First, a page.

FIG. 4 illustrates a graph of signal modulation versus the slit to code plates gap for a typical prior art encoder.

FIG. 5 illustrates a graph of the measured AC and DC signals versus the slit to code plates gap for an encoder built according to the teachings of this invention.

FIG. 6 illustrates a graph of signal modulation versus the slit to code plates gap for an encoder built according to the teachings of this invention.

DESCRIPTION OF A PREFERRED EMBODIMENT FIG. 1 illustrates geometrically the prior art theory of pinhole imaging in an encoder readout system. A light source 10 illuminates a periodic grating 12 which is the encoder track on the code plate. Light passing through the periodic grating 12 then passes through a periodic grating 14 which is the encoder track on the slit plate, and is then directed back to a detector 16 positioned behind a bottom slit grating 17. In alternative embodiments of the prior art, the one detector 16 and bottom slit grating 17 are replaced by an array of small detectors, the outputs of which are summed. According to pinhole imaging theory, essentially each aperture in the slit plate produces a pinhole image of the code plate. At a certain distance ZZfrom the slit plate, the images from all the aperturesfall on top of each other giving a magnified. overall image of the code plate. From this geometry the following equation has been derived and is generally known in the art? Z S,/( S,-S Z,, wherein S, is the length ofa clear increment-opaque period on the code plate, S equals the length of a clear increment-opaque increment period on the slit plate, Z, equals the distance between the code plate periodic markings and the slit plate periodic markings, Z equals the distance between the slit plate periodic markings and the detector, and A is the distance between the images at the image plane. A detector is placed in the image plane, and detects the motion of the code plate with respect to the slit plate. The detector is placed behind a bottom slit grating having apertures which are small compared to the distance A. The image of the code plate is magnified at the detector by the amount A/S, or 2 /2,.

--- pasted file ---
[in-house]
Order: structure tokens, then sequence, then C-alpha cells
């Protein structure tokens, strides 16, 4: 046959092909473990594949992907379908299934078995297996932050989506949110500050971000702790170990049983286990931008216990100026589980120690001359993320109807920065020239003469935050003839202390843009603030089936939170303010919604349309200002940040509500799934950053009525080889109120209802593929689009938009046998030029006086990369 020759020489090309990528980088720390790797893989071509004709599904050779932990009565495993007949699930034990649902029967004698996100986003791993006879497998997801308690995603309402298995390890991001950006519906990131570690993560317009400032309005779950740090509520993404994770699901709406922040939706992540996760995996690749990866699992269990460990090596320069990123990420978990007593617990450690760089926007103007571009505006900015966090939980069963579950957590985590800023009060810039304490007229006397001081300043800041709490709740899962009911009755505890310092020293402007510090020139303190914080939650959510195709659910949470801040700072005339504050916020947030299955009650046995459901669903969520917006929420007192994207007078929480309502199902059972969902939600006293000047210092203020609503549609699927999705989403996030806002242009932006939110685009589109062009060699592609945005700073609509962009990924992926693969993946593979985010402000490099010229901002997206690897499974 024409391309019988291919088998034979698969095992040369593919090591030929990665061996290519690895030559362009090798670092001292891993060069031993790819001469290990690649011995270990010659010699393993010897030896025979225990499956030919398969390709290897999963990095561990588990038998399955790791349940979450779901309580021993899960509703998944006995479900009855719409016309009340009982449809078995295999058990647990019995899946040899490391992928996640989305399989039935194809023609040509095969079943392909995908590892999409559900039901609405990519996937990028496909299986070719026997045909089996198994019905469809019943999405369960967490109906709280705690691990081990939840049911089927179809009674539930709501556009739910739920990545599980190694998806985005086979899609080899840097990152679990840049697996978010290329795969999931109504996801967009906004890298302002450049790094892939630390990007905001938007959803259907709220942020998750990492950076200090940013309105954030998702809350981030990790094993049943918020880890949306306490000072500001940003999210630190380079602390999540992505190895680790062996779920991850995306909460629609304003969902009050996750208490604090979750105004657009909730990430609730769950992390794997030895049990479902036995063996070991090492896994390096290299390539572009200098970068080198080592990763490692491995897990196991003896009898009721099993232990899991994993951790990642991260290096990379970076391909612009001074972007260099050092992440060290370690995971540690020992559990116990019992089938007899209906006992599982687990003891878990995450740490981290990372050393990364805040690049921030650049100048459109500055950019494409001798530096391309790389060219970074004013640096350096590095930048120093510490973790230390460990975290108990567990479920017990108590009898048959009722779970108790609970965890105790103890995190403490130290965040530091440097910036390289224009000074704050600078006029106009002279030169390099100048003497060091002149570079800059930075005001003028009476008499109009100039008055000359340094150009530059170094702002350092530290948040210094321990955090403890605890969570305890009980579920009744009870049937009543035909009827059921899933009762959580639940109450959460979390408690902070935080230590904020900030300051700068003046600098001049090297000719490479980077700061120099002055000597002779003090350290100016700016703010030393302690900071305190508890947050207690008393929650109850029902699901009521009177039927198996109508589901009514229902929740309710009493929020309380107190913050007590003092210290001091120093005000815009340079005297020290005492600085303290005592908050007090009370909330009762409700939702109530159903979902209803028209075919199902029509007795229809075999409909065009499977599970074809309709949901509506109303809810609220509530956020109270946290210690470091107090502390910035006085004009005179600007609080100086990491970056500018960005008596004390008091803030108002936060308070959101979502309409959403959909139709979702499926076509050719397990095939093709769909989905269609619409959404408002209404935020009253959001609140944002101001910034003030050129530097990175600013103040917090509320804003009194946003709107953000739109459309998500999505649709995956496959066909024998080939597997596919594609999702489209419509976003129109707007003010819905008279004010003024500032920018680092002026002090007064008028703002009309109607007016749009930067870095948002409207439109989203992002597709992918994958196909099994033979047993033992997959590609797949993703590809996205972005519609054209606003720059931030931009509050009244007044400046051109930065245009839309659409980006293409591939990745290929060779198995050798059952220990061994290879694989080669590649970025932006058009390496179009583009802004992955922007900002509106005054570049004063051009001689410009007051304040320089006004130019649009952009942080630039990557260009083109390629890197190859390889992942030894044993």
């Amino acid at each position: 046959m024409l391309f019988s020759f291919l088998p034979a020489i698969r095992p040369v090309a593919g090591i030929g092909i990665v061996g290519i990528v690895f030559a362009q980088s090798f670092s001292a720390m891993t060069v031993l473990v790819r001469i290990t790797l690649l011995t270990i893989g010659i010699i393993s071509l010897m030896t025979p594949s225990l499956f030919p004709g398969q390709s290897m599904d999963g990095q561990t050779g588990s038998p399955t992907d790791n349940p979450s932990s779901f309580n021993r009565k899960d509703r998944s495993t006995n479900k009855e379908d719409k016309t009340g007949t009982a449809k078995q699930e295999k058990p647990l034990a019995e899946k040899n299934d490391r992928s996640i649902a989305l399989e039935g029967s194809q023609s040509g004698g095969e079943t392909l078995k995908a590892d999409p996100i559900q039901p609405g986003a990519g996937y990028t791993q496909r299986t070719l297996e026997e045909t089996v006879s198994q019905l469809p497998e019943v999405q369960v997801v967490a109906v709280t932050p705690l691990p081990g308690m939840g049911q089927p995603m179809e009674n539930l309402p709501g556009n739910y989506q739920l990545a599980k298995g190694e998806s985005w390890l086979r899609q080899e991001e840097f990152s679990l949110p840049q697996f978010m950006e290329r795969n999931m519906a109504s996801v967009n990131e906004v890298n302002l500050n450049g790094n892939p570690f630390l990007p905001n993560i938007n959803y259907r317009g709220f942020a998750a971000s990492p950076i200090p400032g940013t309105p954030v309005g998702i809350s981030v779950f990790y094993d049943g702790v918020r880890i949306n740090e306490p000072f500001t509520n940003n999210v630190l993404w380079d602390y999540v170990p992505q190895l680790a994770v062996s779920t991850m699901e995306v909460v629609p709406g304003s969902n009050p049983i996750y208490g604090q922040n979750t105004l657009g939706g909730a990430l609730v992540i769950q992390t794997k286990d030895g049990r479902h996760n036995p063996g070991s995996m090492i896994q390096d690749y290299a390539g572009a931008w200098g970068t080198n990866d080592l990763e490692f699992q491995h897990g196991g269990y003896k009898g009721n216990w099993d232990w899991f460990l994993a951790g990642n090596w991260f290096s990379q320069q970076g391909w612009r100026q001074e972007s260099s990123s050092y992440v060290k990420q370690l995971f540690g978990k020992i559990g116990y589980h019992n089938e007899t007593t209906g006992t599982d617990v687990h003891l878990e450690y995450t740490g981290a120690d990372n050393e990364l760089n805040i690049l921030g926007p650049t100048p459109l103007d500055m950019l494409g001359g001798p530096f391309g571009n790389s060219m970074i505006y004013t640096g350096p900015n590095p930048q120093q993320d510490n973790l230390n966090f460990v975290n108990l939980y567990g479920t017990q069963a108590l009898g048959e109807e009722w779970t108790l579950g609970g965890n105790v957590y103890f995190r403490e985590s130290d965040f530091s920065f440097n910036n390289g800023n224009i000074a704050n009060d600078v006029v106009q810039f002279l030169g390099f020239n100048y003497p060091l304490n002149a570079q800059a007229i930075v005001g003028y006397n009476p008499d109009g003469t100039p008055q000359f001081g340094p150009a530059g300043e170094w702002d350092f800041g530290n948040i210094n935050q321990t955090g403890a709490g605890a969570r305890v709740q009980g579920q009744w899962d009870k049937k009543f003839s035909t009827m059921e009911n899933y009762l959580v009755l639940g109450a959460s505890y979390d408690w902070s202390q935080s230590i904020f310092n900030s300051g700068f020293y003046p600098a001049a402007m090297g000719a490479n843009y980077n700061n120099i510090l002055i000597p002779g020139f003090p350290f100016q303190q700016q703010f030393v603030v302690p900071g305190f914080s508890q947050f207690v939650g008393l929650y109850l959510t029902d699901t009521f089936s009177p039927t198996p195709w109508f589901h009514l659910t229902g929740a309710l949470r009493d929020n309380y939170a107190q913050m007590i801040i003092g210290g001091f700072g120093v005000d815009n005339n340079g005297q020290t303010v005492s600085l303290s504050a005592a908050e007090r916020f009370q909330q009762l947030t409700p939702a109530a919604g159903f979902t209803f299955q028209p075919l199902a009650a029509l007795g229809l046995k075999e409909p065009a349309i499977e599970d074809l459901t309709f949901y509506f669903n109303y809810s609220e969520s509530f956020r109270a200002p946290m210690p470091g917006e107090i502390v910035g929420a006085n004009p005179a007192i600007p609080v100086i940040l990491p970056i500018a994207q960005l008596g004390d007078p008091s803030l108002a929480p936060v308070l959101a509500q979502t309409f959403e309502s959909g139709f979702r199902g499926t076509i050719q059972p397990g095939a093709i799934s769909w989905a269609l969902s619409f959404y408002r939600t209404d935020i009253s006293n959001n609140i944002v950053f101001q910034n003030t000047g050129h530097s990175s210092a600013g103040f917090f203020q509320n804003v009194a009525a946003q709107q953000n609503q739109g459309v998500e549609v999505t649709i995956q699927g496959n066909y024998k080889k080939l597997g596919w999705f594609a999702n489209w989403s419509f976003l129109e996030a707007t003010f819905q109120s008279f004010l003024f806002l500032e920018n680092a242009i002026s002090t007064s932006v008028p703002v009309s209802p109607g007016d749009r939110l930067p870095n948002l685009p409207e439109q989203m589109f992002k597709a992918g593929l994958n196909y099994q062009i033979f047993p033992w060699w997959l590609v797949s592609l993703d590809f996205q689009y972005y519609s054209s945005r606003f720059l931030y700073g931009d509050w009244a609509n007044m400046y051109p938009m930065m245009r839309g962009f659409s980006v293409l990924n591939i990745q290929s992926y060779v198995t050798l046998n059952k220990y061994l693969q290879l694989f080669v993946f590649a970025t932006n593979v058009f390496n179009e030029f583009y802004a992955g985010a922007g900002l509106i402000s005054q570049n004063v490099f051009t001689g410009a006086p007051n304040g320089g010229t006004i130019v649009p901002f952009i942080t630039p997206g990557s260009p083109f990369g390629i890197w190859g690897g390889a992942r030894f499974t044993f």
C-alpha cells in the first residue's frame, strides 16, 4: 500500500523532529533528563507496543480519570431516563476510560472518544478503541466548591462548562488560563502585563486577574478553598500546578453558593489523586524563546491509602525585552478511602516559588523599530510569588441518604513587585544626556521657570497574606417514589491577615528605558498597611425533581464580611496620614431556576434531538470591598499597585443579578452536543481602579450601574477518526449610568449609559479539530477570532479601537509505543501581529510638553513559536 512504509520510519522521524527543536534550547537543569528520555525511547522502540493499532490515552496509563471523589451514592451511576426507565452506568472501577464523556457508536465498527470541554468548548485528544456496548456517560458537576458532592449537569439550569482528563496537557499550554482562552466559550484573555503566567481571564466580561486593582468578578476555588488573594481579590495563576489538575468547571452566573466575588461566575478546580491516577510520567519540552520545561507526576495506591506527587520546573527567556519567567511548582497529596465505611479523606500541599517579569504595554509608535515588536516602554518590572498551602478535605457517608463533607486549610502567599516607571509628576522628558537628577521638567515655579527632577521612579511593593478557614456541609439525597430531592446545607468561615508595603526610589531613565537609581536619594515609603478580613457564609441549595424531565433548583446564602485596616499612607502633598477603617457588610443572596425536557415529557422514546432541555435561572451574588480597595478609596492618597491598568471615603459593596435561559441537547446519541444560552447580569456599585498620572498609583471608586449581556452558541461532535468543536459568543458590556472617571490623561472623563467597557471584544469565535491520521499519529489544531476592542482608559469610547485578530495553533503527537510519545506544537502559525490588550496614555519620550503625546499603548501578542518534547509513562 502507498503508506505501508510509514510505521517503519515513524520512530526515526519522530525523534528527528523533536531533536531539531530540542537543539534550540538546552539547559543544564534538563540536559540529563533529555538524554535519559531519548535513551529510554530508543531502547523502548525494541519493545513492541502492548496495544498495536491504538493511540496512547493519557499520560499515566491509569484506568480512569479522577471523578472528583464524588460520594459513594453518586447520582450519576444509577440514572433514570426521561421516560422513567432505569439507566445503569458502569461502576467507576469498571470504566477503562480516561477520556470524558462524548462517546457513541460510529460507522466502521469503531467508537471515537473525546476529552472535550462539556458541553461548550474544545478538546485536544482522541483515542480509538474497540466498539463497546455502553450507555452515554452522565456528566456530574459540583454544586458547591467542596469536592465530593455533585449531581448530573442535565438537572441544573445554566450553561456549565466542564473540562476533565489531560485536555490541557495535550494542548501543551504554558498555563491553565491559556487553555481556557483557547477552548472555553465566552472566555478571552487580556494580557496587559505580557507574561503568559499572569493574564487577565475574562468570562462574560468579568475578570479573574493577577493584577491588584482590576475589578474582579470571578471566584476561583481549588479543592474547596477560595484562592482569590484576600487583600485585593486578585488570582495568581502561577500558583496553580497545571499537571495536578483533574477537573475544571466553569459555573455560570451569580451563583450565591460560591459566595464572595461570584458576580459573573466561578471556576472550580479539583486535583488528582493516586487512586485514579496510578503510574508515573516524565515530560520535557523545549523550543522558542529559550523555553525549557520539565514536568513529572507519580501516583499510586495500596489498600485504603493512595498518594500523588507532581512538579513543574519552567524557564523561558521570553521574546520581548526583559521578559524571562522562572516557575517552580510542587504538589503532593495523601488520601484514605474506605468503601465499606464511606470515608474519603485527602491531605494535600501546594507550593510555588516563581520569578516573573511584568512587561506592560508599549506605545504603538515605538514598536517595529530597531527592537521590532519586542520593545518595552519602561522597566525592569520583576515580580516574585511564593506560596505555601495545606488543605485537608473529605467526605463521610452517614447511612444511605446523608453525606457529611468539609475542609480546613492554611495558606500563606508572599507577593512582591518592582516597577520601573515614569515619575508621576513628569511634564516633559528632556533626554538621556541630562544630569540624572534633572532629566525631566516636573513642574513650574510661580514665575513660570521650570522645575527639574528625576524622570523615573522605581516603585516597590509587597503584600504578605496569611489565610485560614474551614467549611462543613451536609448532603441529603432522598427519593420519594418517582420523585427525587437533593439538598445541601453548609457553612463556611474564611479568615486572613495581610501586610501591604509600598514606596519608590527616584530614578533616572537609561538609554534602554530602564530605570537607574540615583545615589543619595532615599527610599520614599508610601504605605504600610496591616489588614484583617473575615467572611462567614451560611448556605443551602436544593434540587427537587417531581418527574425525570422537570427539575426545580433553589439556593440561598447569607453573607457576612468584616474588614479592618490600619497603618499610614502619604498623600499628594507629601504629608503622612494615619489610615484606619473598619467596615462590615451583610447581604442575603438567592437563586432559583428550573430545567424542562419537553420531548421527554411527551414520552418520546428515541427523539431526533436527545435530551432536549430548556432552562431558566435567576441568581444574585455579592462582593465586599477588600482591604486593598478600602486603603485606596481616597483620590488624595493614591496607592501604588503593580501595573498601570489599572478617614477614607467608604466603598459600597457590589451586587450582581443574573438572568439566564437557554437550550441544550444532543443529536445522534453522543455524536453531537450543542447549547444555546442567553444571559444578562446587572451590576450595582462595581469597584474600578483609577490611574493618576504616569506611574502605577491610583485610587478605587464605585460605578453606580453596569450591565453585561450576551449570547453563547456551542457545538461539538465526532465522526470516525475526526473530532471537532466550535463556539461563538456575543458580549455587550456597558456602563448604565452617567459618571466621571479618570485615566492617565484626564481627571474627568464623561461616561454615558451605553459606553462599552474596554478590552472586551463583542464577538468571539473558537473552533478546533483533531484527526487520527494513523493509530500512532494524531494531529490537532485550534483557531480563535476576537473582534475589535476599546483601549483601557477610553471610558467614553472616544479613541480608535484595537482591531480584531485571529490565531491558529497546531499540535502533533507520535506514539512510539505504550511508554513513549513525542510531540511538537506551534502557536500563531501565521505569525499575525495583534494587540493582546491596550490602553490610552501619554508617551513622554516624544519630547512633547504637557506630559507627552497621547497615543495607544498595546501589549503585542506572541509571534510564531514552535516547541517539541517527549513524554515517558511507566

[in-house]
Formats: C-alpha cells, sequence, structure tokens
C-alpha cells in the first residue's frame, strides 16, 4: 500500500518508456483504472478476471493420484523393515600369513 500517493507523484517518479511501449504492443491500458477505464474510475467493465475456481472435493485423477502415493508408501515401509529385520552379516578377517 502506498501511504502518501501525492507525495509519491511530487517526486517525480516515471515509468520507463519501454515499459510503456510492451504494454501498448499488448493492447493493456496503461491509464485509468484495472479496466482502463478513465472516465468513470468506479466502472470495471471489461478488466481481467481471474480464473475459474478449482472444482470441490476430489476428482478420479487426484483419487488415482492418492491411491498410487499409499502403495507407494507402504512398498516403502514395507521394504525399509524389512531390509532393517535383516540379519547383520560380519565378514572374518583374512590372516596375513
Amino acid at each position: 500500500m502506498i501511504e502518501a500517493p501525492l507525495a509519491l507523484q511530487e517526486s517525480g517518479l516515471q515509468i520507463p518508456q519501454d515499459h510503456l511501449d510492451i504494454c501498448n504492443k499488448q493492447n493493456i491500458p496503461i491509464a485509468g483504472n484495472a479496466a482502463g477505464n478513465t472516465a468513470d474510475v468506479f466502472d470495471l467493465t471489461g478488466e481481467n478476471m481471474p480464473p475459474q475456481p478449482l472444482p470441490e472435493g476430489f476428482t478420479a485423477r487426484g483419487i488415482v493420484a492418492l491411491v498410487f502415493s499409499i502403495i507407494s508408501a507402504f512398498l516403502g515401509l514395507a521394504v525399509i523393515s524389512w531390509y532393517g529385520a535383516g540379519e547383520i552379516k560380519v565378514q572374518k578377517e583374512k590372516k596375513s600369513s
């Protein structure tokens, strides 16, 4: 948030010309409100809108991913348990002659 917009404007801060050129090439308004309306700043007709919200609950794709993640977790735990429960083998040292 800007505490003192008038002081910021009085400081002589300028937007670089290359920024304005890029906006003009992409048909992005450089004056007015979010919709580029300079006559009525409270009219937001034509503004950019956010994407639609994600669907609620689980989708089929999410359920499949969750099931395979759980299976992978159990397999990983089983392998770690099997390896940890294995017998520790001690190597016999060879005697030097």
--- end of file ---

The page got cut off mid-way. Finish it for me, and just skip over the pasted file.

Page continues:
In a typical prior art encoder S, and S might differ by approximately I percent such that Z equals 100 Z, and the magnification equals 100. With a code plate to slit plate spacing of 0.002 inches the detector would be 0.2 inches behind the slit plate. Based purely on geometry, one would expect that the spacing could be increased to perhaps 0.01 inches and the detector moved back to one inch, and that satisfactory results would still be obtained. In general this has not been born out in practice and is a false expectation as the simple geometrical treatment by the prior art does not take into account diffraction.

The present invention is the result of the application of diffraction theory to pinhole imaging theory. The present invention results in some surprising conclusions and encoder readout systems which are superior to prior systems in several respects.

The following explanation is useful to understand the effects of diffraction in encoder readout systems.

Referring to FIG. 2, consider light reaching two adjacent apertures a and b in the slit plate from a particular aperture a in the code plate. In a manner similar to that of Young's double slit experiments, interference bands emanate to the right apparently from a point between the two apertures of the slit plate. The lines AC and AB represent the zero and minus first order of these interference bands. There is also a set of interference bands formed by light from adjacent code plate aperture b, and AC and AB represent respectively the plus first order and zero order of this interference pattern. From simple diffraction theory for small angles, the angle CAB is MS, where )t is the source mean wavelength and S is the slit plate cycle length. From geomctry it then follows that S,/Z, M8,, and therefore Z, S,S,/l\

In fact this equation can be generalized to Z, nS,S t wherein n =0, l, 2, 3...